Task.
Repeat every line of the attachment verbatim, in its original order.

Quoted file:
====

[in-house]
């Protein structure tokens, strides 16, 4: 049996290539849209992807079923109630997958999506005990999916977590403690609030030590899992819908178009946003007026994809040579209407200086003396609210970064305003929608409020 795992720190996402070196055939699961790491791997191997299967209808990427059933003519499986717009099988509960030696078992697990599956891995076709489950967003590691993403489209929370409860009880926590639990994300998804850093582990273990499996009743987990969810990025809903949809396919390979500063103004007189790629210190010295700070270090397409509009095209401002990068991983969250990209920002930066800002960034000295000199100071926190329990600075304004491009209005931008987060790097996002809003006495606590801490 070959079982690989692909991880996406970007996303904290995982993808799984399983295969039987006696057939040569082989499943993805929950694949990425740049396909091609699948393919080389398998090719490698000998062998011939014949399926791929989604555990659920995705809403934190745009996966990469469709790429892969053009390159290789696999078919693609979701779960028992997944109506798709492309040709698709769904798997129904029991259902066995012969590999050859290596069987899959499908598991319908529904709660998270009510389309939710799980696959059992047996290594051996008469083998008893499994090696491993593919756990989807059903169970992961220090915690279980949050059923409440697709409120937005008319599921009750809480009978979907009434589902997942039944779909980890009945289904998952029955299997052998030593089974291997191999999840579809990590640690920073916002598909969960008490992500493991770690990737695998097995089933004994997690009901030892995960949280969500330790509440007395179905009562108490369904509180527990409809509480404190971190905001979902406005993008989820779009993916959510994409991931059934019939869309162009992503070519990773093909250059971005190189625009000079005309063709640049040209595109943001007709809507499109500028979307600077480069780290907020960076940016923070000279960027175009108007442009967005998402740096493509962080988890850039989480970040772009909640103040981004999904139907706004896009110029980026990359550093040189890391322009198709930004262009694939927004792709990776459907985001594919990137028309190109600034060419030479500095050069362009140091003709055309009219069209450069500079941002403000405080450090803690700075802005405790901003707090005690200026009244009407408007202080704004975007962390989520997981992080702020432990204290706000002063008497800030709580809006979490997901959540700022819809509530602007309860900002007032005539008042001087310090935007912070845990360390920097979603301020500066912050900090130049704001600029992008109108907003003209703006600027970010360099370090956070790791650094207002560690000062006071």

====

[in-house]
């Protein structure tokens, strides 16, 4: 049996290539849209992807079923109630997958999506005990999916977590403690609030030590899992819908178009946003007026994809040579209407200086003396609210970064305003929608409020 795992720190996402070196055939699961790491791997191997299967209808990427059933003519499986717009099988509960030696078992697990599956891995076709489950967003590691993403489209929370409860009880926590639990994300998804850093582990273990499996009743987990969810990025809903949809396919390979500063103004007189790629210190010295700070270090397409509009095209401002990068991983969250990209920002930066800002960034000295000199100071926190329990600075304004491009209005931008987060790097996002809003006495606590801490 070959079982690989692909991880996406970007996303904290995982993808799984399983295969039987006696057939040569082989499943993805929950694949990425740049396909091609699948393919080389398998090719490698000998062998011939014949399926791929989604555990659920995705809403934190745009996966990469469709790429892969053009390159290789696999078919693609979701779960028992997944109506798709492309040709698709769904798997129904029991259902066995012969590999050859290596069987899959499908598991319908529904709660998270009510389309939710799980696959059992047996290594051996008469083998008893499994090696491993593919756990989807059903169970992961220090915690279980949050059923409440697709409120937005008319599921009750809480009978979907009434589902997942039944779909980890009945289904998952029955299997052998030593089974291997191999999840579809990590640690920073916002598909969960008490992500493991770690990737695998097995089933004994997690009901030892995960949280969500330790509440007395179905009562108490369904509180527990409809509480404190971190905001979902406005993008989820779009993916959510994409991931059934019939869309162009992503070519990773093909250059971005190189625009000079005309063709640049040209595109943001007709809507499109500028979307600077480069780290907020960076940016923070000279960027175009108007442009967005998402740096493509962080988890850039989480970040772009909640103040981004999904139907706004896009110029980026990359550093040189890391322009198709930004262009694939927004792709990776459907985001594919990137028309190109600034060419030479500095050069362009140091003709055309009219069209450069500079941002403000405080450090803690700075802005405790901003707090005690200026009244009407408007202080704004975007962390989520997981992080702020432990204290706000002063008497800030709580809006979490997901959540700022819809509530602007309860900002007032005539008042001087310090935007912070845990360390920097979603301020500066912050900090130049704001600029992008109108907003003209703006600027970010360099370090956070790791650094207002560690000062006071």